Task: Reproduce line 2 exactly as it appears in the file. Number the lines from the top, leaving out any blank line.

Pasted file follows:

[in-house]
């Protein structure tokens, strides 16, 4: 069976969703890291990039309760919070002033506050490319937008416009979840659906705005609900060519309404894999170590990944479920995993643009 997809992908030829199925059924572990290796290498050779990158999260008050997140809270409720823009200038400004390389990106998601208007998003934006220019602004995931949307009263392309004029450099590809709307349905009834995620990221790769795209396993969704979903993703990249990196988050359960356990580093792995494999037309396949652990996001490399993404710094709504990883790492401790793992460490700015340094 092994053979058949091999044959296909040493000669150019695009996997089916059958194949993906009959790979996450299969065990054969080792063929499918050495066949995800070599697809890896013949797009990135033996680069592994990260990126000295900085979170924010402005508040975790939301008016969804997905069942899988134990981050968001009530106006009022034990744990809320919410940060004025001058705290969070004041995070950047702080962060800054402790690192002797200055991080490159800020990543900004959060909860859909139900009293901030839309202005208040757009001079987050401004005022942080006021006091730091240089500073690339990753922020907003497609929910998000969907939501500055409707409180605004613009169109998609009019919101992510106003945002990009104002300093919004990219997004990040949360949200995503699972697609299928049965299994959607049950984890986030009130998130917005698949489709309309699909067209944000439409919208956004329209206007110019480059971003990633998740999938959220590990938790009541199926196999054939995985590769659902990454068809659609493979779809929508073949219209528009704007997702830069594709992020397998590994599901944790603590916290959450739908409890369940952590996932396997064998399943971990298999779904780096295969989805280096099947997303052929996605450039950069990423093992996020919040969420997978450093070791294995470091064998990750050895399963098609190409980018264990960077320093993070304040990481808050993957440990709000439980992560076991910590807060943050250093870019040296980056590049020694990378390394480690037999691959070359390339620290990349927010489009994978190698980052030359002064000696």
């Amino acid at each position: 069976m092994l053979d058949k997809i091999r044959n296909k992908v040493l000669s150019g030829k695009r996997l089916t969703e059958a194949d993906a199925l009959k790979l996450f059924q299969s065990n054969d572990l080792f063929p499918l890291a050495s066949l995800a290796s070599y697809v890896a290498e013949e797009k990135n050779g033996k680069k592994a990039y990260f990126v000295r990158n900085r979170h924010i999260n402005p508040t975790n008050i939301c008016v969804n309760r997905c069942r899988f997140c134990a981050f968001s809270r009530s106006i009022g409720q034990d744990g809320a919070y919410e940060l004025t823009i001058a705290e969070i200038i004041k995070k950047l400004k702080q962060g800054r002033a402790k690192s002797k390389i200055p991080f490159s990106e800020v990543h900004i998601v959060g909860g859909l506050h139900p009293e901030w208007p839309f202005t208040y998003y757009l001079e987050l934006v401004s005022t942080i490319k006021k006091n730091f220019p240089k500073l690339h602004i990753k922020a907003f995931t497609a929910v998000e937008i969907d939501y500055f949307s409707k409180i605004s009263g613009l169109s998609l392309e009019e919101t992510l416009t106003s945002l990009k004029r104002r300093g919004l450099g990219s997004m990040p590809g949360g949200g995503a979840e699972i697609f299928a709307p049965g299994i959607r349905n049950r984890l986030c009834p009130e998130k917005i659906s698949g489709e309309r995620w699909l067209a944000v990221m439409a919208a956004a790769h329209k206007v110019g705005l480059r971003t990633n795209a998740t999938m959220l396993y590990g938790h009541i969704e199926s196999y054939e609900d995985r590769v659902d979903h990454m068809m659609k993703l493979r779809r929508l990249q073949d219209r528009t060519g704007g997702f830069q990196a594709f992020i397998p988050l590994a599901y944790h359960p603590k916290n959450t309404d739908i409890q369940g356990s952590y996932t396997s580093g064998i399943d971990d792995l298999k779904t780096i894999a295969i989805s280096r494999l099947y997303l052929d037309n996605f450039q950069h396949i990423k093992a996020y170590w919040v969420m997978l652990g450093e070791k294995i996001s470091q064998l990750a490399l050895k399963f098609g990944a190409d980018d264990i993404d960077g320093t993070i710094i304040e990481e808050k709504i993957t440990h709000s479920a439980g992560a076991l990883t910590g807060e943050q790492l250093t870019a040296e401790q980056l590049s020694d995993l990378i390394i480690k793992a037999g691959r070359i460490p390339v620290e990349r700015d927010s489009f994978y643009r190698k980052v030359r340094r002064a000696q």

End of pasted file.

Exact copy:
């Protein structure tokens, strides 16, 4: 069976969703890291990039309760919070002033506050490319937008416009979840659906705005609900060519309404894999170590990944479920995993643009 997809992908030829199925059924572990290796290498050779990158999260008050997140809270409720823009200038400004390389990106998601208007998003934006220019602004995931949307009263392309004029450099590809709307349905009834995620990221790769795209396993969704979903993703990249990196988050359960356990580093792995494999037309396949652990996001490399993404710094709504990883790492401790793992460490700015340094 092994053979058949091999044959296909040493000669150019695009996997089916059958194949993906009959790979996450299969065990054969080792063929499918050495066949995800070599697809890896013949797009990135033996680069592994990260990126000295900085979170924010402005508040975790939301008016969804997905069942899988134990981050968001009530106006009022034990744990809320919410940060004025001058705290969070004041995070950047702080962060800054402790690192002797200055991080490159800020990543900004959060909860859909139900009293901030839309202005208040757009001079987050401004005022942080006021006091730091240089500073690339990753922020907003497609929910998000969907939501500055409707409180605004613009169109998609009019919101992510106003945002990009104002300093919004990219997004990040949360949200995503699972697609299928049965299994959607049950984890986030009130998130917005698949489709309309699909067209944000439409919208956004329209206007110019480059971003990633998740999938959220590990938790009541199926196999054939995985590769659902990454068809659609493979779809929508073949219209528009704007997702830069594709992020397998590994599901944790603590916290959450739908409890369940952590996932396997064998399943971990298999779904780096295969989805280096099947997303052929996605450039950069990423093992996020919040969420997978450093070791294995470091064998990750050895399963098609190409980018264990960077320093993070304040990481808050993957440990709000439980992560076991910590807060943050250093870019040296980056590049020694990378390394480690037999691959070359390339620290990349927010489009994978190698980052030359002064000696």